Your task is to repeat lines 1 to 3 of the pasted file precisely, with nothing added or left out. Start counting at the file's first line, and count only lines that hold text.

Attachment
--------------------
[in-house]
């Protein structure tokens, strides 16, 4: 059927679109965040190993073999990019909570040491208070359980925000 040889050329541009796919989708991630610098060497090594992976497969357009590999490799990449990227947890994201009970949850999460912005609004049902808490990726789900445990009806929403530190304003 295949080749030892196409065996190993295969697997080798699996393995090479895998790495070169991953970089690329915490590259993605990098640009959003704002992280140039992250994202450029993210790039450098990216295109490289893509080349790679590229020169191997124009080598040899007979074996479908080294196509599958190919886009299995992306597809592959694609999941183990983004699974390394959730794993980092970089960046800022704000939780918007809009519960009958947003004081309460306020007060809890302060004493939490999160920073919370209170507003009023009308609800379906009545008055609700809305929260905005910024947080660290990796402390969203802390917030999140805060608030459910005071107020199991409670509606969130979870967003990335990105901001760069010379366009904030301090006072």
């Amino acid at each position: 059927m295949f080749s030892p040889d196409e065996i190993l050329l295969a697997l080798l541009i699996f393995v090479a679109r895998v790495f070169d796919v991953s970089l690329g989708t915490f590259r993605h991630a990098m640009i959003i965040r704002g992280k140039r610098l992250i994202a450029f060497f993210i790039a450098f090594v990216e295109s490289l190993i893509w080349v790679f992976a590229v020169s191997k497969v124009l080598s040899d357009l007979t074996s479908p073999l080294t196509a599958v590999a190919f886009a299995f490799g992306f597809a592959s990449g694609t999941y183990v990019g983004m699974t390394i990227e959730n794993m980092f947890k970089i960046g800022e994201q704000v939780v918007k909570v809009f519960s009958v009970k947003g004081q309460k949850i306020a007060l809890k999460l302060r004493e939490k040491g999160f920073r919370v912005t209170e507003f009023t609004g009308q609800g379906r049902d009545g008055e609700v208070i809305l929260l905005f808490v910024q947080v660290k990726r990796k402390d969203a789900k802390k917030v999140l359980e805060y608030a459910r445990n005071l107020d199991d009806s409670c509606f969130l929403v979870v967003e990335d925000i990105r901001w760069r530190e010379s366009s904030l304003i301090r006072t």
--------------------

[in-house]
């Protein structure tokens, strides 16, 4: 059927679109965040190993073999990019909570040491208070359980925000 040889050329541009796919989708991630610098060497090594992976497969357009590999490799990449990227947890994201009970949850999460912005609004049902808490990726789900445990009806929403530190304003 295949080749030892196409065996190993295969697997080798699996393995090479895998790495070169991953970089690329915490590259993605990098640009959003704002992280140039992250994202450029993210790039450098990216295109490289893509080349790679590229020169191997124009080598040899007979074996479908080294196509599958190919886009299995992306597809592959694609999941183990983004699974390394959730794993980092970089960046800022704000939780918007809009519960009958947003004081309460306020007060809890302060004493939490999160920073919370209170507003009023009308609800379906009545008055609700809305929260905005910024947080660290990796402390969203802390917030999140805060608030459910005071107020199991409670509606969130979870967003990335990105901001760069010379366009904030301090006072």
């Amino acid at each position: 059927m295949f080749s030892p040889d196409e065996i190993l050329l295969a697997l080798l541009i699996f393995v090479a679109r895998v790495f070169d796919v991953s970089l690329g989708t915490f590259r993605h991630a990098m640009i959003i965040r704002g992280k140039r610098l992250i994202a450029f060497f993210i790039a450098f090594v990216e295109s490289l190993i893509w080349v790679f992976a590229v020169s191997k497969v124009l080598s040899d357009l007979t074996s479908p073999l080294t196509a599958v590999a190919f886009a299995f490799g992306f597809a592959s990449g694609t999941y183990v990019g983004m699974t390394i990227e959730n794993m980092f947890k970089i960046g800022e994201q704000v939780v918007k909570v809009f519960s009958v009970k947003g004081q309460k949850i306020a007060l809890k999460l302060r004493e939490k040491g999160f920073r919370v912005t209170e507003f009023t609004g009308q609800g379906r049902d009545g008055e609700v208070i809305l929260l905005f808490v910024q947080v660290k990726r990796k402390d969203a789900k802390k917030v999140l359980e805060y608030a459910r445990n005071l107020d199991d009806s409670c509606f969130l929403v979870v967003e990335d925000i990105r901001w760069r530190e010379s366009s904030l304003i301090r006072t």